Is not really a day off from school. 🙂
The other day, we took a day trip with our homeschooling group. I suppose in public school, it would be called a field trip. There were about twenty children, ranging in age from 4 years old to 14. We met in the farmhouse at the Queens Farm Museum. This farmhouse was built in 1773. There we were, sitting in the kitchen where daily meals were prepared more than 200 years ago. I don’t know about you, but I love historical buildings like that. That’s why places like Gettysburg, Williamsburg, Plymouth and others like it will always get my attention.
But at the farm, the children were told all about the original owners of the property, and since this class was called “Colonial Cooking”, they were given enlightening information on making butter, collecting eggs from around the farm, what chores the youngest among us would have had and what chores the older children would have had. They all gaped and laughed nervously, realizing, even if only for a few seconds, how fortunate they are in this day of electronics and parents-as-friends. They gasped audibly when they were told laws protecting children did not exist back then. If a child was told to gather eggs and that child hesitated or… dared to say, “no”, well, there were no laws preventing that child from getting whooped. So… if your mama told you to do something, you clicked your heels and said, “yes ma’am!”
More than a few anxious glance were exchanged, I must say.
The best part was getting to cook. Each child took a turn chopping vegetables for the soup and measuring cornmeal, sugar and other ingredients for the cornbread. They learned about where the ingredients came from – and how they differed for simple farm folk as opposed to the wealthier city folk. For example – city folk would use cane sugar for their cornbread, whereas farm folk used the less expensive molasses.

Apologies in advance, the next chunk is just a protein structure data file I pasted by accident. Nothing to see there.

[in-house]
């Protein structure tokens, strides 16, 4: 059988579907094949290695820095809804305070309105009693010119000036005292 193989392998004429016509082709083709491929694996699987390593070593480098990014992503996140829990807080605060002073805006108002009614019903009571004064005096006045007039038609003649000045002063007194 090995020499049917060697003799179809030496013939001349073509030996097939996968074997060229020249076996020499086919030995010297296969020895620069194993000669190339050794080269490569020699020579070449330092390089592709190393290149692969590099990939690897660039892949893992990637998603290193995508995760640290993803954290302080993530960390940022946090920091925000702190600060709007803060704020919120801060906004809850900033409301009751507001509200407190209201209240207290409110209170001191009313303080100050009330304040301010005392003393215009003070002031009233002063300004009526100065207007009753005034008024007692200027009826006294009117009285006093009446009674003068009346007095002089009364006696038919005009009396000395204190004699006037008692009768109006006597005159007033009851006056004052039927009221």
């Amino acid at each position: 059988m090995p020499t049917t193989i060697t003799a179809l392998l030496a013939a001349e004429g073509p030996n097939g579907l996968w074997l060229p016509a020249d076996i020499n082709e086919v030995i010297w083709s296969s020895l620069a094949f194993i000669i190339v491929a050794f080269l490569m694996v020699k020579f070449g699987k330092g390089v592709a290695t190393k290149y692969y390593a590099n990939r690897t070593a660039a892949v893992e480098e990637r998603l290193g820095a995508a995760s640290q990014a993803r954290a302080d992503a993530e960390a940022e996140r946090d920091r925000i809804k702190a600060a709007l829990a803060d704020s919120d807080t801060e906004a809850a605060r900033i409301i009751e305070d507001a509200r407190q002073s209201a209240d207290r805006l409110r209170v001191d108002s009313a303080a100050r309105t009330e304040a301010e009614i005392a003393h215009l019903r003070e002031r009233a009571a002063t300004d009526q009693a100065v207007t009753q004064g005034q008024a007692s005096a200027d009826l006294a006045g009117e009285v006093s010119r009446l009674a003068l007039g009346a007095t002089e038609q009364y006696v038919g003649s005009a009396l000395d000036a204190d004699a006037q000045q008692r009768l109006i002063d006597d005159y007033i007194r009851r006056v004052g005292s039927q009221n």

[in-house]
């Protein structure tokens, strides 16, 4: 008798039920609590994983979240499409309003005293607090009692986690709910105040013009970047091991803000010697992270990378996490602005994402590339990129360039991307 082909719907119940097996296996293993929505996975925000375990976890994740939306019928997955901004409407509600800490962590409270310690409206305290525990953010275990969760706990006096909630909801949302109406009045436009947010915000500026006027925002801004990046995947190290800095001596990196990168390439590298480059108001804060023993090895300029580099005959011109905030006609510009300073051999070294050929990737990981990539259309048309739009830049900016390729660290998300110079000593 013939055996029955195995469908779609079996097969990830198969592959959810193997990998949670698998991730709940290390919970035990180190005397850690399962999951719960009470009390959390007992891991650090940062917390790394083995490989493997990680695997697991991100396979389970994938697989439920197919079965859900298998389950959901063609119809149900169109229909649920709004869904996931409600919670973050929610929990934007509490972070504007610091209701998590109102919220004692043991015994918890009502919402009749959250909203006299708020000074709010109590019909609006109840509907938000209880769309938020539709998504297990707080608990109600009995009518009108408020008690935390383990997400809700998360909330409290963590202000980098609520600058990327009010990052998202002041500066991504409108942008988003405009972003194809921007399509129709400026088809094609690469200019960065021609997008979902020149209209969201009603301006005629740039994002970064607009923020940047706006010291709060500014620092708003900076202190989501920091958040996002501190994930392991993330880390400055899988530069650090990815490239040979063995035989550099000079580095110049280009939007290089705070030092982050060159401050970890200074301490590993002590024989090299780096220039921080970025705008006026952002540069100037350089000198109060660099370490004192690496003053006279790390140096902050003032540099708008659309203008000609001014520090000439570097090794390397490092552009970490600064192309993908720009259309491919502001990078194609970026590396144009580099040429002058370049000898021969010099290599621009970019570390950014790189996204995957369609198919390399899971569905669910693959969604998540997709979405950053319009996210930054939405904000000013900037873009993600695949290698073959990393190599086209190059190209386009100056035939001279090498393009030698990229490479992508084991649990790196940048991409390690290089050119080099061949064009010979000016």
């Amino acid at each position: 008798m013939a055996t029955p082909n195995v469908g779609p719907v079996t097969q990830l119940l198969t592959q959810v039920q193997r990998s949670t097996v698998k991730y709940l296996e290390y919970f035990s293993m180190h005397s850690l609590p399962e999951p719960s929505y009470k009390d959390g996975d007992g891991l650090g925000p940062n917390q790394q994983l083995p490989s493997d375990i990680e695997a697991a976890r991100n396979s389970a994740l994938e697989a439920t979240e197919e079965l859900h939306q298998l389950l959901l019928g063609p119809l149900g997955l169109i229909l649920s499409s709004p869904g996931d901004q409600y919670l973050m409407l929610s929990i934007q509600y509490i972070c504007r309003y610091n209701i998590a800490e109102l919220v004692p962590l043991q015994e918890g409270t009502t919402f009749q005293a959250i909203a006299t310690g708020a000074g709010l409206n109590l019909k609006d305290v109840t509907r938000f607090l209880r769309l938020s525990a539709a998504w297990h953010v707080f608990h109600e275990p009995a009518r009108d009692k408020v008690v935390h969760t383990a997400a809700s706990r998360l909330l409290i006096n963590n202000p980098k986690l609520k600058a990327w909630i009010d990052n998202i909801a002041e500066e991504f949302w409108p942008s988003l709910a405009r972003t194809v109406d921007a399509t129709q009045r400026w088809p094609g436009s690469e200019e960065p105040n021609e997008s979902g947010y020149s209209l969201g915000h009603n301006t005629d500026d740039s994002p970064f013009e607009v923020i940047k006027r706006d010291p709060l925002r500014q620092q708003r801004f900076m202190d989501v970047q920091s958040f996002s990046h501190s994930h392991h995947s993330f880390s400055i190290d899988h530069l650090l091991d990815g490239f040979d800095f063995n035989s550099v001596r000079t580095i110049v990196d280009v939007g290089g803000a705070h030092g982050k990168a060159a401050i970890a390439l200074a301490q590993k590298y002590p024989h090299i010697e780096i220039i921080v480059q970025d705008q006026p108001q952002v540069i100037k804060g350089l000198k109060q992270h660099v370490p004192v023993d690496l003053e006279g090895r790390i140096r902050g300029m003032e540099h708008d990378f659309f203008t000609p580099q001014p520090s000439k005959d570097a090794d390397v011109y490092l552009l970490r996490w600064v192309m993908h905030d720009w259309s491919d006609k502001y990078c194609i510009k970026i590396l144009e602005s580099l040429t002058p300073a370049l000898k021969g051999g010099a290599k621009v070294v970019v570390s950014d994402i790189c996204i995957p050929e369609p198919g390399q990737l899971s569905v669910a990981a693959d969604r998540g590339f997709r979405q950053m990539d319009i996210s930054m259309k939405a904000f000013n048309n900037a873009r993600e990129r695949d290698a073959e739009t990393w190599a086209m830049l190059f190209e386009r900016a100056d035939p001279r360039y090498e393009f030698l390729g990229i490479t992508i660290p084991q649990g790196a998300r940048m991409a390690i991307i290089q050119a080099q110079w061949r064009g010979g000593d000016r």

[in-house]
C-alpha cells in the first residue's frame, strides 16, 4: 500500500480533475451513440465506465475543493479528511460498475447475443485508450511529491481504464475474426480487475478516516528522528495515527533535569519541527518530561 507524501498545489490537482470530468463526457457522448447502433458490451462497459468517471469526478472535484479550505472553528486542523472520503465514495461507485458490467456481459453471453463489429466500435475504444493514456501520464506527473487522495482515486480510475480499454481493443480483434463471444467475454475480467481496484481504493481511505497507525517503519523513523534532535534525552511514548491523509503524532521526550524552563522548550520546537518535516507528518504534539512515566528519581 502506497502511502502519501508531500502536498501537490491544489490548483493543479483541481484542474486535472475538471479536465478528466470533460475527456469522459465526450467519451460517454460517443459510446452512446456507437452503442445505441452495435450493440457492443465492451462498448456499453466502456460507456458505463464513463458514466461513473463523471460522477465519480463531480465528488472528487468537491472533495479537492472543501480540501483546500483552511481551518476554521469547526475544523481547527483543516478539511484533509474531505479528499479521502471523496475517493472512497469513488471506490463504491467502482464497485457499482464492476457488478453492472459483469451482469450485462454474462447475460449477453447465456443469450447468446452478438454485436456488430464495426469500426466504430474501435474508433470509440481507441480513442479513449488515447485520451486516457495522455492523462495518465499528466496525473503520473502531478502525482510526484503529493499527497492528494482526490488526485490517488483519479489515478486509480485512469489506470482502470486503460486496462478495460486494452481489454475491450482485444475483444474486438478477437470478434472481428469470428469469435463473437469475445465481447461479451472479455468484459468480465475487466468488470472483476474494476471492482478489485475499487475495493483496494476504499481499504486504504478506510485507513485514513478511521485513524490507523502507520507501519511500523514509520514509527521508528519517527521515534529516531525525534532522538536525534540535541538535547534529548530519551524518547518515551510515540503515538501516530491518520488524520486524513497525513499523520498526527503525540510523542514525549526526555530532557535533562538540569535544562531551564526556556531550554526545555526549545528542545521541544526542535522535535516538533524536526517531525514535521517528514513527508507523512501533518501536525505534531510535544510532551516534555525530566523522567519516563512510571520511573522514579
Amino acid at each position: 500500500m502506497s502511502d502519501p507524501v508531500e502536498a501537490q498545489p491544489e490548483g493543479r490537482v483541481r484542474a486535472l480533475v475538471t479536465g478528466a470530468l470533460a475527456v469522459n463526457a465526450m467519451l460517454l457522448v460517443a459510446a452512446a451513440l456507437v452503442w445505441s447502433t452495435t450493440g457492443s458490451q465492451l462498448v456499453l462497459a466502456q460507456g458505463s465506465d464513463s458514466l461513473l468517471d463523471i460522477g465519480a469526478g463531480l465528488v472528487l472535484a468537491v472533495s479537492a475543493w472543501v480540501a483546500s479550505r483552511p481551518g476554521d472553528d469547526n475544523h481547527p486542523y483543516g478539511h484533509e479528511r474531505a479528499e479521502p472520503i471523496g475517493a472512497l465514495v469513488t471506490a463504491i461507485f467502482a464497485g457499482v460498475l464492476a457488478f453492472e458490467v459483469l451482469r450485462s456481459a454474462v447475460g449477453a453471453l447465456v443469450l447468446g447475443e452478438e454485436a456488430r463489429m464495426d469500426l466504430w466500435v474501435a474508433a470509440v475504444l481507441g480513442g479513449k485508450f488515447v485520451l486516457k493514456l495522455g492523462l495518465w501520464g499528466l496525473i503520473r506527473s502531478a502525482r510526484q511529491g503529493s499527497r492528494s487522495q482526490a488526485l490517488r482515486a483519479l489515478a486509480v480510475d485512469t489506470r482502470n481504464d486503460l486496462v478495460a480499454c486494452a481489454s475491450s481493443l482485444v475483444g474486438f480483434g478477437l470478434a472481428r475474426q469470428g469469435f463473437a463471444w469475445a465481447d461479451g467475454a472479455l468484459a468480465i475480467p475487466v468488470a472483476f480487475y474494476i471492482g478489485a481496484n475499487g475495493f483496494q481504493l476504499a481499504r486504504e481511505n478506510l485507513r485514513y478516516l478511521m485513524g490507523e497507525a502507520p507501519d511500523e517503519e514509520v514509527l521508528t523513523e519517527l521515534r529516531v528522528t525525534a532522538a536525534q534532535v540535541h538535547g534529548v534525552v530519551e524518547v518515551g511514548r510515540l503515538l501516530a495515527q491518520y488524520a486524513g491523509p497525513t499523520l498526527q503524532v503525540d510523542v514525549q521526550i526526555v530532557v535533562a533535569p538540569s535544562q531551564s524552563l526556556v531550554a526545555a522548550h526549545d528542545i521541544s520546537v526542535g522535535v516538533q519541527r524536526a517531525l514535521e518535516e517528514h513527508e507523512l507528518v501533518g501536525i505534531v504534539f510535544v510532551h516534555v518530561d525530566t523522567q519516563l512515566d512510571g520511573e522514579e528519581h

The vegetable soup and the cornbread were cooked in the hearth. The amazing part is that the soup took on the flavor of the smoke from the fire as it swirled around the cauldron. It’s not a flavor you can easily duplicate at home. I know. I tried. And the cornbread… now, this I found amazing… cooked in 20 minutes. They used what’s called a ‘spider pan’. It’s a cast-iron skillet with a cast-iron cover and cast-iron tri-pod legs. A few of the burning embers from the central fire as brushed over to the side of the hearth and the legs of this spider pan are set right into them so the contents cook from below. THEN… burning embers are shoveled onto the lid of this pan and left there until the desired time.
This cornbread came out of the pan perfectly. Not one spec of it was burnt. Not one crumb of it uncooked. It was spongy, sweet and hearty. And aside from having to chase chickens for their eggs, milk the cow, churn the milk into butter, stand – with risk of death – inches from a blazing fire, and lifting cast-iron cookware, it seemed a fairly easy recipe.
What I love so much about homeschooling is the opportunity to experience this kind of thing as often or as infrequent as I’d like. I’m still learning about homeschooling, but the more I discover about it, the more in love with the process I am. And my pleasure is only a tiny measure of the pleasure my daughter gets from the process. What a great way to spend the younger years of my child’s life.